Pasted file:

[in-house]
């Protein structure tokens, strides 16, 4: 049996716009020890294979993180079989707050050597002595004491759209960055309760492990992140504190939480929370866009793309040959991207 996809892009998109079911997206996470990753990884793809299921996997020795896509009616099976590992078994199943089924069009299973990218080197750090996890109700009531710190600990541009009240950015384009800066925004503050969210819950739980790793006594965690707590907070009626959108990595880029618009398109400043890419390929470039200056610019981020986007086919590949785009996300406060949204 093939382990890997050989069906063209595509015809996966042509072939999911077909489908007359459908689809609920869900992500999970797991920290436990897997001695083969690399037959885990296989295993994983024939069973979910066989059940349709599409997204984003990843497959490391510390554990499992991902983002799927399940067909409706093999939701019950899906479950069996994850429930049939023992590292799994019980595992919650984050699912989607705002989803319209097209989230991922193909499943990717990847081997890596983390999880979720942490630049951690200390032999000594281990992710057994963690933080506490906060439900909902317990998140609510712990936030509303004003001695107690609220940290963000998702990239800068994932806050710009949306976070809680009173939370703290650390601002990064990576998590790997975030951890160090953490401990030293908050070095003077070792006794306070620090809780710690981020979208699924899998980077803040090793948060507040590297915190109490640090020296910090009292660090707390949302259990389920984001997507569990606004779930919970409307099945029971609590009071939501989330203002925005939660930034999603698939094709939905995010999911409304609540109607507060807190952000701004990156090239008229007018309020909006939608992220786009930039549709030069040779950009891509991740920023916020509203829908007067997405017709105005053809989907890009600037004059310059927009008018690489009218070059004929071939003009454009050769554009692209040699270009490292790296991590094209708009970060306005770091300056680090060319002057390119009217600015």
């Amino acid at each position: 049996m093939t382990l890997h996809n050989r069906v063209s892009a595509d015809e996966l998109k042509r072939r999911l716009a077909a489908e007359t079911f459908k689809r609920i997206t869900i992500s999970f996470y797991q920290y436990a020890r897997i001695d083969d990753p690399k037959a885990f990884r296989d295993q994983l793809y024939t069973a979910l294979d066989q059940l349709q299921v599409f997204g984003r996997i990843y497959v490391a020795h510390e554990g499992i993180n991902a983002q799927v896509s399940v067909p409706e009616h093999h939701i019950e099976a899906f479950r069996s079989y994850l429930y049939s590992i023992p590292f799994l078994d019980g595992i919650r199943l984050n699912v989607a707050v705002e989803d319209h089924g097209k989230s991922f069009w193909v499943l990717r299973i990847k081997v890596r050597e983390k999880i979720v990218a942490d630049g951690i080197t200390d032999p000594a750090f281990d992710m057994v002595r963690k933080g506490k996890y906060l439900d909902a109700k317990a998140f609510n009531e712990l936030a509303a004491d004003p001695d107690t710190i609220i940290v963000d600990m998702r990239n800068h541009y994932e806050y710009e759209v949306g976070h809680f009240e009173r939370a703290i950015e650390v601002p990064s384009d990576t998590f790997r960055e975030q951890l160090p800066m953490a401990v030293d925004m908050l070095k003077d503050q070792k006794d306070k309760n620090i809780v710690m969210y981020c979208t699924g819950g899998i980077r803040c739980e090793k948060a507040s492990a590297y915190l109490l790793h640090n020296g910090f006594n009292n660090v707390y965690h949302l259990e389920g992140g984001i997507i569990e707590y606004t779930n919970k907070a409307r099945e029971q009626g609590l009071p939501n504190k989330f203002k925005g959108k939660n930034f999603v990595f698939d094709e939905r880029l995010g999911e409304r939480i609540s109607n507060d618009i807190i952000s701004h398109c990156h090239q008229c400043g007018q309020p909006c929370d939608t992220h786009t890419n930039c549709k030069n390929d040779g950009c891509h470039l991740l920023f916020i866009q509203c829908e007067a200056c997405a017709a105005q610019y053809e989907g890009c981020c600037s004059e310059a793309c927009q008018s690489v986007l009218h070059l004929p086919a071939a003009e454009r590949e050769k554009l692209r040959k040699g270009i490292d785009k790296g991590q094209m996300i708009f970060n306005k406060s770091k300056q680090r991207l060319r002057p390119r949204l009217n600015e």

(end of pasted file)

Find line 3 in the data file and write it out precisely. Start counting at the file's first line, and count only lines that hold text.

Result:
């Amino acid at each position: 049996m093939t382990l890997h996809n050989r069906v063209s892009a595509d015809e996966l998109k042509r072939r999911l716009a077909a489908e007359t079911f459908k689809r609920i997206t869900i992500s999970f996470y797991q920290y436990a020890r897997i001695d083969d990753p690399k037959a885990f990884r296989d295993q994983l793809y024939t069973a979910l294979d066989q059940l349709q299921v599409f997204g984003r996997i990843y497959v490391a020795h510390e554990g499992i993180n991902a983002q799927v896509s399940v067909p409706e009616h093999h939701i019950e099976a899906f479950r069996s079989y994850l429930y049939s590992i023992p590292f799994l078994d019980g595992i919650r199943l984050n699912v989607a707050v705002e989803d319209h089924g097209k989230s991922f069009w193909v499943l990717r299973i990847k081997v890596r050597e983390k999880i979720v990218a942490d630049g951690i080197t200390d032999p000594a750090f281990d992710m057994v002595r963690k933080g506490k996890y906060l439900d909902a109700k317990a998140f609510n009531e712990l936030a509303a004491d004003p001695d107690t710190i609220i940290v963000d600990m998702r990239n800068h541009y994932e806050y710009e759209v949306g976070h809680f009240e009173r939370a703290i950015e650390v601002p990064s384009d990576t998590f790997r960055e975030q951890l160090p800066m953490a401990v030293d925004m908050l070095k003077d503050q070792k006794d306070k309760n620090i809780v710690m969210y981020c979208t699924g819950g899998i980077r803040c739980e090793k948060a507040s492990a590297y915190l109490l790793h640090n020296g910090f006594n009292n660090v707390y965690h949302l259990e389920g992140g984001i997507i569990e707590y606004t779930n919970k907070a409307r099945e029971q009626g609590l009071p939501n504190k989330f203002k925005g959108k939660n930034f999603v990595f698939d094709e939905r880029l995010g999911e409304r939480i609540s109607n507060d618009i807190i952000s701004h398109c990156h090239q008229c400043g007018q309020p909006c929370d939608t992220h786009t890419n930039c549709k030069n390929d040779g950009c891509h470039l991740l920023f916020i866009q509203c829908e007067a200056c997405a017709a105005q610019y053809e989907g890009c981020c600037s004059e310059a793309c927009q008018s690489v986007l009218h070059l004929p086919a071939a003009e454009r590949e050769k554009l692209r040959k040699g270009i490292d785009k790296g991590q094209m996300i708009f970060n306005k406060s770091k300056q680090r991207l060319r002057p390119r949204l009217n600015e």